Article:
Today’s lack of sleep is old snooze to primitives
Lack of Sleep...How does it affect us!?
Why do we blame it on others?
Modern life’s sleep troubles — the chronic bleary-eyed state that many of us live in — have long been blamed on our industrial society. The city lights, long work hours, commutes, caffeine, the Internet. When talking about the miserable state of our ability to get enough rest, sleep researchers have had a tendency to harken back to a simpler time when humans were able to fully recharge by sleeping and waking to the rhythms of the sun.
It turns out that may not be quite right. In fact, it now appears that our ancestors, too, may not have been getting the doctor-recommended eight hours of sleep.
In an intriguing study published last week in Current Biology, researchers traveled to remote corners of the planet to scrutinize the sleep patterns of some of the world’s last remaining hunter-gatherers — the Hadza of Tanzania, the San of Namibia and the Tsimane of Bolivia. Cut off from electricity, media and other distractions, these pre-industrial societies are thought to experience the same sort of natural sleep that ancient humans enjoyed more than 10,000 years ago.
Located in a woodland-savannah habitat 2 degrees south of the equator, the Hazda gather their wild foods each day. The San are not migratory but interact very little with surrounding villages and live as hunter-gatherers. The Tsimane, who live close to the Maniqui River, are hunter-horticulturalist.
Using Actiwatch-2 devices (a kind of a souped-up, medical-grade Fitbit for sleep), researchers recorded the sleeping habits of 94 of these tribespeople and ended up collecting data representing 1,165 days.
What they found was a striking uniformity in their sleep patterns despite their geographic isolation. On average, all three groups sleep a little less than 6½ hours a night, do not take naps and don’t go to sleep when it gets dark. Like many of us, the Hazda, San and Tsimane spent more than that in bed — from 6.9 to 8.5 hours — than actually sleeping. That computes to a sleep efficiency of between 81 to 86 percent, which is very similar to today’s industrial populations.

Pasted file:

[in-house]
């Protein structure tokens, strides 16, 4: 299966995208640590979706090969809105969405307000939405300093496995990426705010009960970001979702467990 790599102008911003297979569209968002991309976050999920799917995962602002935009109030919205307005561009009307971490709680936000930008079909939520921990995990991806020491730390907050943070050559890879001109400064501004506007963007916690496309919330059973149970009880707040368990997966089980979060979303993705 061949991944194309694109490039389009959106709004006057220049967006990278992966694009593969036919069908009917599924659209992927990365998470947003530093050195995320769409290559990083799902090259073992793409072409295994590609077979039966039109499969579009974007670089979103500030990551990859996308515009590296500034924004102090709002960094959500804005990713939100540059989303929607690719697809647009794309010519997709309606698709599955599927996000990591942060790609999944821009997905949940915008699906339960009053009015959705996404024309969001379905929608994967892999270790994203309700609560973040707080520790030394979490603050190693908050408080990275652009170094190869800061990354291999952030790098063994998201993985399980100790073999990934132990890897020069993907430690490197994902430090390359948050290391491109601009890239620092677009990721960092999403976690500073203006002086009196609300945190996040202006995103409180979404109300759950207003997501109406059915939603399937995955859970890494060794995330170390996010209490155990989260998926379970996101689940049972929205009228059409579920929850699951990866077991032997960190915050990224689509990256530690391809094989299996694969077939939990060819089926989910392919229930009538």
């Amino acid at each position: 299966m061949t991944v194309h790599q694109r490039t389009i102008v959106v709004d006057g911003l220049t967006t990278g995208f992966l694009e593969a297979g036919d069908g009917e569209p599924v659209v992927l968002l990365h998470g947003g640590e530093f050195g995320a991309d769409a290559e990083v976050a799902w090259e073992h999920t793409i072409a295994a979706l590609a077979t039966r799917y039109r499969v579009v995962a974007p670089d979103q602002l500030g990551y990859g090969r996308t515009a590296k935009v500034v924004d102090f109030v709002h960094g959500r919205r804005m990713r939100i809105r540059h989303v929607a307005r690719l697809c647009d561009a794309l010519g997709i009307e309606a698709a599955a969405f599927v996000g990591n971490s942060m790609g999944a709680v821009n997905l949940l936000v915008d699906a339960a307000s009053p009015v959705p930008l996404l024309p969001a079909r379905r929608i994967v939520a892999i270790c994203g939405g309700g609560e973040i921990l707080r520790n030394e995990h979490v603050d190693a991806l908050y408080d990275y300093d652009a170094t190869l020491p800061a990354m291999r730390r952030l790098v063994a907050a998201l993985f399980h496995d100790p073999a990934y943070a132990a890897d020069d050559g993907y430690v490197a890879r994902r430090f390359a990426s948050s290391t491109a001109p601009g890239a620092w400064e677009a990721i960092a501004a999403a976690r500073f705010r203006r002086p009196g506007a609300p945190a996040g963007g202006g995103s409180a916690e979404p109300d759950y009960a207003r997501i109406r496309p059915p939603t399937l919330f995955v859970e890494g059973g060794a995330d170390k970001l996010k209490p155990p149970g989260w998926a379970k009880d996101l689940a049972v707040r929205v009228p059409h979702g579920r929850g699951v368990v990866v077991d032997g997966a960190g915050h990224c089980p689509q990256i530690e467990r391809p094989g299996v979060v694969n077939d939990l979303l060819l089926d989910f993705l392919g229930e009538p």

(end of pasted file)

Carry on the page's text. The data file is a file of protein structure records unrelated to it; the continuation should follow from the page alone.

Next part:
Jerome Siegel, director of the University of California at Los Angeles’ Center for Sleep Research, and his colleagues explained that this suggests that sleep may not be environmental or cultural, but “central to the physiology of humans” living in the tropical latitudes where our species evolved.
“The short sleep in these populations challenges the belief that sleep has been greatly reduced in the ‘modern world,’ ” Siegel said. “This has important implications for the idea that we need to take sleeping pills because sleep has been reduced from its ‘natural level’ by the widespread use of electricity, TV, the Internet and so on.”
The findings call into question the untold millions of dollars that have been spent on research that tries to get to the bottom of why “short” sleepers only get about six hours of sleep a night and the idea that lack of sleep may be a big reason why obesity, mood disorders, and other physical and mental ailments have surged in recent decades.
Our ideas about napping may need some revision, too.
Scientists have long documented that people have a tendency to “crash” in energy in the midafternoon, and some have speculated that it’s because we’ve managed to suppress some innate need for siesta. The new study provides evidence that this is unlikely.
The data from the San of Namibia, for instance, show no afternoon naps during 210 days of recording in the winter and 10 naps in 364 days in the summer. The findings were similar for the other two tribes, suggesting that napping isn’t really a common thing among hunter-gatherers either. At the high end, the researchers estimated that naps may have occurred on up to 7 percent of winter days and 22 percent of summer days.
The researchers noted that the devices they were using weren’t great at picking up naps of short durations, so it is possible that some of the study subjects were taking short power naps of less than 15 minutes.